With a mixture of history, science and irony, Jackie delivered a powerful talk indeed.
I was astounded to learn, for example, that the U.S. Navy sent pilots out to attack orcas with depth charges and gunfire in 1955, austensibly to aid the local Icelandic fishermen. Nor was I aware that both “transient” and “resident” descriptors are misnomers; the terms “inshore mammal-eating” and “inshore chinookaholics” more accurately reflect what these populations actually eat and how they behave. The “offshore” orcas with their ground-down teeth are a different matter – they eat sharks.
Much of Jackie’s talk was disheartening. Orcas are in big trouble, and as with so many other ecological problems, it’s not just one thing. Persistent chemicals, noise pollution, declining food resources, tourism, and other factors. In short, Orcinus orca is suffering a “perfect storm” of issues. So while there’s some good news – human attitudes have changed swiftly and dramatically over the course of only a few decades – the question remains:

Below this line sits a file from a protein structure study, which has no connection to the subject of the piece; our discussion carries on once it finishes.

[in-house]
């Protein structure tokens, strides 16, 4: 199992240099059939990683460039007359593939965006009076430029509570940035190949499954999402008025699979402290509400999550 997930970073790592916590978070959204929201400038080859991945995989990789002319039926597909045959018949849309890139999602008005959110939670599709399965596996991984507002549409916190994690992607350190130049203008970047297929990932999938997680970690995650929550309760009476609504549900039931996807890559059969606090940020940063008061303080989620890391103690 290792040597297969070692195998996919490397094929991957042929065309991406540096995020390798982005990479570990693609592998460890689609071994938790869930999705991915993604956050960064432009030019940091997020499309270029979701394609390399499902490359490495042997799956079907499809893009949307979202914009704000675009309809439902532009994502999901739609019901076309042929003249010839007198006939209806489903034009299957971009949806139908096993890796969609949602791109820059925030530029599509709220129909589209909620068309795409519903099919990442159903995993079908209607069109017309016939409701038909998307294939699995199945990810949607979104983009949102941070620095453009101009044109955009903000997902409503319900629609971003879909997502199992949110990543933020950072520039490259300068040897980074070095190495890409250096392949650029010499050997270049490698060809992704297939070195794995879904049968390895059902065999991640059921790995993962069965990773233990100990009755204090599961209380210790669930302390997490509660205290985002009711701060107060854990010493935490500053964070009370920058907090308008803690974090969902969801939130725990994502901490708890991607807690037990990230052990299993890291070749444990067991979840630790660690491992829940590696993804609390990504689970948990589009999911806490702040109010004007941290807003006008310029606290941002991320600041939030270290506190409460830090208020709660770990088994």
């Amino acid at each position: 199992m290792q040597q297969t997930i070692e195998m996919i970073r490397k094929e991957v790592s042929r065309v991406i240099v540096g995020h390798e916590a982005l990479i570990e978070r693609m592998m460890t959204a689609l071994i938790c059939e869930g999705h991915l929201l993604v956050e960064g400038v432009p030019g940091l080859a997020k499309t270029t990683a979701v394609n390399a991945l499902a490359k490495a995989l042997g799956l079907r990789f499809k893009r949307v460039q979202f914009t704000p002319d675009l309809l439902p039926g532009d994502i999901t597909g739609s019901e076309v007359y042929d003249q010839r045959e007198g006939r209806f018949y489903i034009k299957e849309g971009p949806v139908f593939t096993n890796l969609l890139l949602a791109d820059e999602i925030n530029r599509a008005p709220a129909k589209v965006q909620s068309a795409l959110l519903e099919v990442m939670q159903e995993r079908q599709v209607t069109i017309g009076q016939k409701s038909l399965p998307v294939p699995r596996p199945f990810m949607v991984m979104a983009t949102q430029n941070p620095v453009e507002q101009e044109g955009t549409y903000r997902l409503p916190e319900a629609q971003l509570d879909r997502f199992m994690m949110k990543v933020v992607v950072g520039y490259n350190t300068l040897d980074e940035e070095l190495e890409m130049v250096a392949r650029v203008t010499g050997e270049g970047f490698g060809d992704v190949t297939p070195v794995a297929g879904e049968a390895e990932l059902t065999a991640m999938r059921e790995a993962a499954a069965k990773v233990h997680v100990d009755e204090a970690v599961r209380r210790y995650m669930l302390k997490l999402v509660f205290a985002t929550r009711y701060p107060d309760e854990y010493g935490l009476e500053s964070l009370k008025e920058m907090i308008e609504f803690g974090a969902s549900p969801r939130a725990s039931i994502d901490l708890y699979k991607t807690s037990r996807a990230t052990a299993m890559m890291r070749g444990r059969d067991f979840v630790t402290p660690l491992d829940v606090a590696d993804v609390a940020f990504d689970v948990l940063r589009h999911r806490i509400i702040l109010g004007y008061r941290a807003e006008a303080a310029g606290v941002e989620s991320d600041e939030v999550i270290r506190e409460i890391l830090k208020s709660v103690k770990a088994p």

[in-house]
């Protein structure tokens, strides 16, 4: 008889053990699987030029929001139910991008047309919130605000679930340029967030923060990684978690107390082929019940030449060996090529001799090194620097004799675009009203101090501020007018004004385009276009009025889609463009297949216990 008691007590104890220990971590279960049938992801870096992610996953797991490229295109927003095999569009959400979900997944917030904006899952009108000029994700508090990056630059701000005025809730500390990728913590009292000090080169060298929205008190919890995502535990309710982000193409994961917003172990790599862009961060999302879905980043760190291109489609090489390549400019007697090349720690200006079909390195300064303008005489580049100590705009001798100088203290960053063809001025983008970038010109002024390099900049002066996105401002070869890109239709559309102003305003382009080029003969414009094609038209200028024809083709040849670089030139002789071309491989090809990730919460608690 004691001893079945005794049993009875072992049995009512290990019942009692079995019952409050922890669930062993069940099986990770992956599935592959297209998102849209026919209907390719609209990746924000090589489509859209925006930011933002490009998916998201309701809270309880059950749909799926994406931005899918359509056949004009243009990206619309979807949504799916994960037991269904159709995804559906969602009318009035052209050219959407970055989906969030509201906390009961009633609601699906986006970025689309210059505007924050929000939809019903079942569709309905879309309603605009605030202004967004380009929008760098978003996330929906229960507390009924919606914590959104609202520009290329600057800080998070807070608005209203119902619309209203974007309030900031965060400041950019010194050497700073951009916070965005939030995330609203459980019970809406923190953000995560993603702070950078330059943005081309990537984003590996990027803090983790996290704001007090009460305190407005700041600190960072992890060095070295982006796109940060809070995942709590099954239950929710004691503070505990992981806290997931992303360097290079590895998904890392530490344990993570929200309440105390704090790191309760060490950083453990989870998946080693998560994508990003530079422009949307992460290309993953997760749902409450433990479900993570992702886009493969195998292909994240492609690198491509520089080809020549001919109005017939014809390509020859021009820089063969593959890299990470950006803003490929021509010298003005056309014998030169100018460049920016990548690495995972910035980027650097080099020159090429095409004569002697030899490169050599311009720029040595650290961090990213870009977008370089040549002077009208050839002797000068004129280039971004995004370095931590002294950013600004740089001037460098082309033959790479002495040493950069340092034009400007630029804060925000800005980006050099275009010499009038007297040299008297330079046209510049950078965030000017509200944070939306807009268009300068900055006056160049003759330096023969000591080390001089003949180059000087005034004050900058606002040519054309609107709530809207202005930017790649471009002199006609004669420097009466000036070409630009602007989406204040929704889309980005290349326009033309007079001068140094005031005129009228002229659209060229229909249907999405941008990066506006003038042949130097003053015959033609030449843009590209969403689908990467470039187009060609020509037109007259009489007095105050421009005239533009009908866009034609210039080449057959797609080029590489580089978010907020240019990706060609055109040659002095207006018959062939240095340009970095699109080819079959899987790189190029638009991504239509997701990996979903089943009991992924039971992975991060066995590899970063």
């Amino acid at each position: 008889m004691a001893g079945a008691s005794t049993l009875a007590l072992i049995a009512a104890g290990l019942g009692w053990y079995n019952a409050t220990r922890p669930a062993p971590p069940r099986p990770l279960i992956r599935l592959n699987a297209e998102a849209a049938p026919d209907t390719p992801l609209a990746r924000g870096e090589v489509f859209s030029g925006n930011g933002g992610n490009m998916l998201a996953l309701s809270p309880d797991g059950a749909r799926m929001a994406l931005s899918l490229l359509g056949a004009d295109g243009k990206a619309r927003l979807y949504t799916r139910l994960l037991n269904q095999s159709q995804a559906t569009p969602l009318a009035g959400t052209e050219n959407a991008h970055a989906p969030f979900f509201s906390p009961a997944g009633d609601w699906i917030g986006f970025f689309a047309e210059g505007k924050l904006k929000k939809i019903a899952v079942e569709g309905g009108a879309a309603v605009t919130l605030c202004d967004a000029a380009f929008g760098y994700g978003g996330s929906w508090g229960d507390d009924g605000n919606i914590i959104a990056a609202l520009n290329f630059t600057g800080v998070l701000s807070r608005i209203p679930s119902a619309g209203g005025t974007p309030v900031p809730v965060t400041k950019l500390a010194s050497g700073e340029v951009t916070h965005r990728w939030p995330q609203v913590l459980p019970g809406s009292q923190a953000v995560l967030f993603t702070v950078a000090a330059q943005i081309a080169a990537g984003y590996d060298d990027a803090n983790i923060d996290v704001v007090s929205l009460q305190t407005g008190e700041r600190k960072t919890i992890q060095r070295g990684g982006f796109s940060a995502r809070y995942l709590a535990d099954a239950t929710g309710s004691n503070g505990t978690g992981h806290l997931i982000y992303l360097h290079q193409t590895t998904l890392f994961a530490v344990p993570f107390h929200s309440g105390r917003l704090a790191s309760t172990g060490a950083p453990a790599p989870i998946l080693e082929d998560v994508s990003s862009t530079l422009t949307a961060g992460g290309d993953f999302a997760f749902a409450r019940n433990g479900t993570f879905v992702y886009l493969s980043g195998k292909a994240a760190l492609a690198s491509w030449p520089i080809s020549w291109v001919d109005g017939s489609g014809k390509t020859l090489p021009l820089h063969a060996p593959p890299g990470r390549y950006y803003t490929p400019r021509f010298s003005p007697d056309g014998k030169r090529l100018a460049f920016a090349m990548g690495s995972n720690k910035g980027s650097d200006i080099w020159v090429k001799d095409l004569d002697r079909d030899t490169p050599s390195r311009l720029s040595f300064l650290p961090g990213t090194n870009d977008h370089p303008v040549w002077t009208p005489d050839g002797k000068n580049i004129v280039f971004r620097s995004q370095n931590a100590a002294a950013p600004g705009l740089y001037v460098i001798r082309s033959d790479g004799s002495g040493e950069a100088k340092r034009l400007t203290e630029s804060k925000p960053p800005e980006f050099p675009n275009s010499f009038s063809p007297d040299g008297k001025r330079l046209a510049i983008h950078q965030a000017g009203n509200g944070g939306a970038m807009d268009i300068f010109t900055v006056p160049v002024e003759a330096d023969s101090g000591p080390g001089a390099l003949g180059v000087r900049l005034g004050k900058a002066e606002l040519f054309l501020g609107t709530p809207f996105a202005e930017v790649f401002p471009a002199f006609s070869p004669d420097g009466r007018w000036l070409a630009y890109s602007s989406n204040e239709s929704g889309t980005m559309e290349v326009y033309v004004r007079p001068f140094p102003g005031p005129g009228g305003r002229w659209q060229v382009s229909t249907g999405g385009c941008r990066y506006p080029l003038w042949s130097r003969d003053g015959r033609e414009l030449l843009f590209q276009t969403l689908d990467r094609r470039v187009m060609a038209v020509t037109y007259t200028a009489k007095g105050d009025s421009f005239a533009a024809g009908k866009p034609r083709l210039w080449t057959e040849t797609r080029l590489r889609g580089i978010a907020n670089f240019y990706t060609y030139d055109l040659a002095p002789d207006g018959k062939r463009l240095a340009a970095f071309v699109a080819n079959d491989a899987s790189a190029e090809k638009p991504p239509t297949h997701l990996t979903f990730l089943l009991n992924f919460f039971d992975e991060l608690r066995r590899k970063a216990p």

Susan spoke to us about the various species of whales that frequent our local waters, and included some fascinating videos and hydrophone recordings. She brought things clearly into focus by describing the incredible krill-based food chain, the basis of much of our marine ecosystem. She also emphasized the value in reporting whale observations, which allow both researchers and the public to better understand whales and their hunting behaviors.
As always, Susan spoke with an in-depth knowledge that only comes from spending many, many hours on the water with these fantastic leviathons!